“I think, if we introduce a framework like the Paris climate agreement at COP21 where 187-odd countries commit to tackle problems with the atmosphere, we can certainly have try to consider making a global agreement for the ocean. But I don’t think we’d see a fully-fledged Treaty emerge to protect the biodiversity of the high-seas for another couple of years, and it’ll deal with many topics. Fishing might come under some of it, but it’s not going to be as bold an idea as closing the high-seas to fishing altogether.”

Do we need fish as a more climate friendly source of protein than land based meat? 

“Questions of diet are always going to be very difficult, but I absolutely believe that consumers want to help where it’s obvious how they can… It’s hard to tell people that they should be vegetarian, or that you should try and push certain lifestyle or cultural choices on people. It would be better for the environment if more people were vegan. But it’s going to be very hard to argue that when nutrition security is going to be such a problem in the future. There are differences between more ideal solutions and more pragmatic ones.

“Fish farming has a massive role to play. And we’re getting better at doing that in a more environmentally friendly way, and ensuring we can feed fish certain food stocks that essentially help to reduce the amount of pollution going into the water, so you minimise water waste and things like that in aquaculture.”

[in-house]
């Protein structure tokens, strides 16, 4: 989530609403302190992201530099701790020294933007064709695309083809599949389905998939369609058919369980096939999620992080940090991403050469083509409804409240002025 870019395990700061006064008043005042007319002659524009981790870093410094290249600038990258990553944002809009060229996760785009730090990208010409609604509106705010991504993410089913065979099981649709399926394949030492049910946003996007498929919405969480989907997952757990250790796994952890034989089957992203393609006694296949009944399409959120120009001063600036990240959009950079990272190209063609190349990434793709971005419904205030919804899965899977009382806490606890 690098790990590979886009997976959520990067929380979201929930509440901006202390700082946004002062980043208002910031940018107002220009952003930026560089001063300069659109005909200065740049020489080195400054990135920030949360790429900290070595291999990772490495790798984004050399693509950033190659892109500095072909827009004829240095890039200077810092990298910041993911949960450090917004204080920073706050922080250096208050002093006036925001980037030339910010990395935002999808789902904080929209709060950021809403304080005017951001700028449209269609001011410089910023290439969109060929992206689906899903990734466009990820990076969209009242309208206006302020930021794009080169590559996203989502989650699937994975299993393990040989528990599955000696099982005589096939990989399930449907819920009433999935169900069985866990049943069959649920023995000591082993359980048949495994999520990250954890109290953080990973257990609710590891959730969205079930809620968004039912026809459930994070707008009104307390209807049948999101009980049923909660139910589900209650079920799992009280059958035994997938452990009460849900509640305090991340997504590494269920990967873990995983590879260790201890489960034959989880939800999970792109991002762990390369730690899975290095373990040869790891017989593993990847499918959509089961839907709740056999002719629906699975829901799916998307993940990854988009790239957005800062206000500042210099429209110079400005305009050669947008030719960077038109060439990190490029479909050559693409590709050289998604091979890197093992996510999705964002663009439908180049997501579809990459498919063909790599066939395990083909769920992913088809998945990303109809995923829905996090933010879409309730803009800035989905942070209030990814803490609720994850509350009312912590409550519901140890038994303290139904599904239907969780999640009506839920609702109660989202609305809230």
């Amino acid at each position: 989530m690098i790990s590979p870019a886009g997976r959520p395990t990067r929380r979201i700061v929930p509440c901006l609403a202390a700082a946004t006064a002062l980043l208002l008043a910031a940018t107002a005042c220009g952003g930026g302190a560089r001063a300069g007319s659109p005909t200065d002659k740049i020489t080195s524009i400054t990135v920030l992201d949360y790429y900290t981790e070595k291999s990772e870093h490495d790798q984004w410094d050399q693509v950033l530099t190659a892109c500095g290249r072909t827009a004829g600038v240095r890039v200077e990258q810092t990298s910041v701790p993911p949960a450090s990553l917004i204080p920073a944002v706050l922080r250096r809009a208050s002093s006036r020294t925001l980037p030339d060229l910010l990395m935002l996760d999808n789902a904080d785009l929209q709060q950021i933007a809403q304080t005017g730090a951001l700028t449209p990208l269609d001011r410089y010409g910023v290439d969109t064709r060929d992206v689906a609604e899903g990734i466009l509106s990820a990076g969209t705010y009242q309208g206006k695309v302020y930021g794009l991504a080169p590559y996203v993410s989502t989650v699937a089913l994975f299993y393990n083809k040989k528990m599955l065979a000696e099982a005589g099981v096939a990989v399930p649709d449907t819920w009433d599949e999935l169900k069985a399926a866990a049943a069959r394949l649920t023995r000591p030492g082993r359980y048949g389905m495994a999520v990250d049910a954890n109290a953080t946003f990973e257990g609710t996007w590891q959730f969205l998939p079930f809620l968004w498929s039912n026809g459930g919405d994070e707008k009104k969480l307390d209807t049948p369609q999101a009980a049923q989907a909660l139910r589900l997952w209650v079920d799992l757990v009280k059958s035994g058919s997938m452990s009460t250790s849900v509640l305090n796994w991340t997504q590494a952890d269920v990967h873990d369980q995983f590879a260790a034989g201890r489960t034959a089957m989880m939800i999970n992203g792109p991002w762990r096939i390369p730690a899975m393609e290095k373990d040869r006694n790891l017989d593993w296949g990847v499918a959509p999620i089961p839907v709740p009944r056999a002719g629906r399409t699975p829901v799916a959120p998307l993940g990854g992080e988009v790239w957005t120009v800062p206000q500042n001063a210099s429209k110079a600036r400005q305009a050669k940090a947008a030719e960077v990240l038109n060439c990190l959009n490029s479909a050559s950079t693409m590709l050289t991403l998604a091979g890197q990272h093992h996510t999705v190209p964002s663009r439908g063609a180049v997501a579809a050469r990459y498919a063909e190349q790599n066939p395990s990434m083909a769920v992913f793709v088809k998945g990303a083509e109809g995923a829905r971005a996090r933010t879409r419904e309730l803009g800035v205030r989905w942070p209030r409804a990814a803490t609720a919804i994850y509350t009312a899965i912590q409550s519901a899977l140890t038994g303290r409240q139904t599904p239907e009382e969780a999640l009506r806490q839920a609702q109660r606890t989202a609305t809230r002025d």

On the topic of aquaculture, do you think that fish can be farmed sustainably in both developed and developing countries? 

“I’m certainly very optimistic about aquaculture. It all depends on getting proper storage facilities and nutritious feed stocks, and ensuring the health of the fish is of primary importance. There are already some massive leaps forward in terms of aquaculture – China is often leading the way. There are even scientists around the world who are working on high-protein vegetarian diets for aquaculture fish, so there’s work underway to tackle this angle too.

“To encourage sustainable aquaculture, we should be diverting subsidies that are going to fishing towards promoting aquaculture.”

Note: We sold our investment in Tassal in February 2016 due to concerns about the sustainability of farmed salmon feed supply. Here is more information on our position on Tassal and aquaculture.


Australian Ethical acknowledges the Traditional Owners of the country on which we work, the Gadigal people of the Eora Nation, and recognise and celebrate their continuing connection to land, waters and culture. We pay our respects to Elders past and present and thank them for protecting Country since time immemorial.

See our Reconciliation Action Plan